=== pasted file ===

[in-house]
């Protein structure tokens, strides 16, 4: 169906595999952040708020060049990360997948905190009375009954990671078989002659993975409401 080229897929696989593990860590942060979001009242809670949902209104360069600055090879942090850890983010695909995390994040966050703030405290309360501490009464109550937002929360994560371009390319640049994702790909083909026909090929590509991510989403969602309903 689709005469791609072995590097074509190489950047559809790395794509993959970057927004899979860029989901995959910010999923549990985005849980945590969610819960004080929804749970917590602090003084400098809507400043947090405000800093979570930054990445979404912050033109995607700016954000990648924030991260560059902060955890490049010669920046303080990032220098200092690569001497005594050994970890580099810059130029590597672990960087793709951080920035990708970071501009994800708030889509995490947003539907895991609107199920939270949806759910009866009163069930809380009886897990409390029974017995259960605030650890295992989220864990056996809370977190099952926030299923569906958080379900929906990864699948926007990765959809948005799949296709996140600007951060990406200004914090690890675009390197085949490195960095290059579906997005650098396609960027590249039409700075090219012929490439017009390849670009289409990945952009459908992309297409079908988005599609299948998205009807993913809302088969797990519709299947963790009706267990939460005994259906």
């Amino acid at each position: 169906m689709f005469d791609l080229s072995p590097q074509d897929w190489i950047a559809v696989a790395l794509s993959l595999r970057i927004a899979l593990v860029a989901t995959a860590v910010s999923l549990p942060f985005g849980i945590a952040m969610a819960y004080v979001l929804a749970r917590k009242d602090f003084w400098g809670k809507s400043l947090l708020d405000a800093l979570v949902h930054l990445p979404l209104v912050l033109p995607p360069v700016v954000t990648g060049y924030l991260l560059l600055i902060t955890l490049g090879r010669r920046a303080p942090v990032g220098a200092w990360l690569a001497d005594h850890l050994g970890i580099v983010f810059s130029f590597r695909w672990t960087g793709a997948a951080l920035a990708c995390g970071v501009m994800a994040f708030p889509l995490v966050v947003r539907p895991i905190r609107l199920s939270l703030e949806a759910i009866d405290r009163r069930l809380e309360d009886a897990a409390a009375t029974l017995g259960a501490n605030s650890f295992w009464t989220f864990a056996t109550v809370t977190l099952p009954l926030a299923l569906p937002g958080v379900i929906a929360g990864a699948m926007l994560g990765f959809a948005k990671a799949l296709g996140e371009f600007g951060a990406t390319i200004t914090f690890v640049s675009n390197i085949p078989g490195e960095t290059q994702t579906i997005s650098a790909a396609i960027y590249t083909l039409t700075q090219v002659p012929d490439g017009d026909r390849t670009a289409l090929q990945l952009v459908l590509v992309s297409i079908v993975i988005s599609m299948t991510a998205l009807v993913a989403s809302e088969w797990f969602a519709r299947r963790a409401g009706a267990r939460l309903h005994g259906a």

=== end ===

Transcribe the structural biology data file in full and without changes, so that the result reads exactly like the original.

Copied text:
[in-house]
């Protein structure tokens, strides 16, 4: 169906595999952040708020060049990360997948905190009375009954990671078989002659993975409401 080229897929696989593990860590942060979001009242809670949902209104360069600055090879942090850890983010695909995390994040966050703030405290309360501490009464109550937002929360994560371009390319640049994702790909083909026909090929590509991510989403969602309903 689709005469791609072995590097074509190489950047559809790395794509993959970057927004899979860029989901995959910010999923549990985005849980945590969610819960004080929804749970917590602090003084400098809507400043947090405000800093979570930054990445979404912050033109995607700016954000990648924030991260560059902060955890490049010669920046303080990032220098200092690569001497005594050994970890580099810059130029590597672990960087793709951080920035990708970071501009994800708030889509995490947003539907895991609107199920939270949806759910009866009163069930809380009886897990409390029974017995259960605030650890295992989220864990056996809370977190099952926030299923569906958080379900929906990864699948926007990765959809948005799949296709996140600007951060990406200004914090690890675009390197085949490195960095290059579906997005650098396609960027590249039409700075090219012929490439017009390849670009289409990945952009459908992309297409079908988005599609299948998205009807993913809302088969797990519709299947963790009706267990939460005994259906």
């Amino acid at each position: 169906m689709f005469d791609l080229s072995p590097q074509d897929w190489i950047a559809v696989a790395l794509s993959l595999r970057i927004a899979l593990v860029a989901t995959a860590v910010s999923l549990p942060f985005g849980i945590a952040m969610a819960y004080v979001l929804a749970r917590k009242d602090f003084w400098g809670k809507s400043l947090l708020d405000a800093l979570v949902h930054l990445p979404l209104v912050l033109p995607p360069v700016v954000t990648g060049y924030l991260l560059l600055i902060t955890l490049g090879r010669r920046a303080p942090v990032g220098a200092w990360l690569a001497d005594h850890l050994g970890i580099v983010f810059s130029f590597r695909w672990t960087g793709a997948a951080l920035a990708c995390g970071v501009m994800a994040f708030p889509l995490v966050v947003r539907p895991i905190r609107l199920s939270l703030e949806a759910i009866d405290r009163r069930l809380e309360d009886a897990a409390a009375t029974l017995g259960a501490n605030s650890f295992w009464t989220f864990a056996t109550v809370t977190l099952p009954l926030a299923l569906p937002g958080v379900i929906a929360g990864a699948m926007l994560g990765f959809a948005k990671a799949l296709g996140e371009f600007g951060a990406t390319i200004t914090f690890v640049s675009n390197i085949p078989g490195e960095t290059q994702t579906i997005s650098a790909a396609i960027y590249t083909l039409t700075q090219v002659p012929d490439g017009d026909r390849t670009a289409l090929q990945l952009v459908l590509v992309s297409i079908v993975i988005s599609m299948t991510a998205l009807v993913a989403s809302e088969w797990f969602a519709r299947r963790a409401g009706a267990r939460l309903h005994g259906a």